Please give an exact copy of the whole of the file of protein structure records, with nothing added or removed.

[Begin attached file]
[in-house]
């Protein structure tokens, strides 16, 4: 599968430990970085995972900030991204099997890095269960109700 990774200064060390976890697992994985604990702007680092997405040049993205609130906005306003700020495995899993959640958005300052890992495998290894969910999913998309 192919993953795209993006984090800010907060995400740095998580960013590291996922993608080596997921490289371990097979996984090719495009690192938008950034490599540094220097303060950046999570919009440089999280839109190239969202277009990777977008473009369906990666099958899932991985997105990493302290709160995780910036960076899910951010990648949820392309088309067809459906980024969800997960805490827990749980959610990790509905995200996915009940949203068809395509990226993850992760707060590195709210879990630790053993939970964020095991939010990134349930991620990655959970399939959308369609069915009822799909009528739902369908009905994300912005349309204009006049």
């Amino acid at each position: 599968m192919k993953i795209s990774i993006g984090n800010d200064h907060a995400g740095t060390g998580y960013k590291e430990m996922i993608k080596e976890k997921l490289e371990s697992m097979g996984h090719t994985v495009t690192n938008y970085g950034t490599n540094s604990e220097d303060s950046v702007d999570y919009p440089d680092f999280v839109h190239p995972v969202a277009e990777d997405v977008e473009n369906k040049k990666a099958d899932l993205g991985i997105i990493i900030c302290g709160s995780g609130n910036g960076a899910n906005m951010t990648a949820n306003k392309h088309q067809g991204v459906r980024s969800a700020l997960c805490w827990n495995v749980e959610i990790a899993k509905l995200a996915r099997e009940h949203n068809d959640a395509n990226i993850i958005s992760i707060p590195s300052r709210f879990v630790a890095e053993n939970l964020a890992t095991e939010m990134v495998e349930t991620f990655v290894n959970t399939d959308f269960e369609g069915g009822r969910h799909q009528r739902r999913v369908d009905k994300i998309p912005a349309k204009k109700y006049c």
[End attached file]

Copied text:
[in-house]
């Protein structure tokens, strides 16, 4: 599968430990970085995972900030991204099997890095269960109700 990774200064060390976890697992994985604990702007680092997405040049993205609130906005306003700020495995899993959640958005300052890992495998290894969910999913998309 192919993953795209993006984090800010907060995400740095998580960013590291996922993608080596997921490289371990097979996984090719495009690192938008950034490599540094220097303060950046999570919009440089999280839109190239969202277009990777977008473009369906990666099958899932991985997105990493302290709160995780910036960076899910951010990648949820392309088309067809459906980024969800997960805490827990749980959610990790509905995200996915009940949203068809395509990226993850992760707060590195709210879990630790053993939970964020095991939010990134349930991620990655959970399939959308369609069915009822799909009528739902369908009905994300912005349309204009006049």
């Amino acid at each position: 599968m192919k993953i795209s990774i993006g984090n800010d200064h907060a995400g740095t060390g998580y960013k590291e430990m996922i993608k080596e976890k997921l490289e371990s697992m097979g996984h090719t994985v495009t690192n938008y970085g950034t490599n540094s604990e220097d303060s950046v702007d999570y919009p440089d680092f999280v839109h190239p995972v969202a277009e990777d997405v977008e473009n369906k040049k990666a099958d899932l993205g991985i997105i990493i900030c302290g709160s995780g609130n910036g960076a899910n906005m951010t990648a949820n306003k392309h088309q067809g991204v459906r980024s969800a700020l997960c805490w827990n495995v749980e959610i990790a899993k509905l995200a996915r099997e009940h949203n068809d959640a395509n990226i993850i958005s992760i707060p590195s300052r709210f879990v630790a890095e053993n939970l964020a890992t095991e939010m990134v495998e349930t991620f990655v290894n959970t399939d959308f269960e369609g069915g009822r969910h799909q009528r739902r999913v369908d009905k994300i998309p912005a349309k204009k109700y006049c």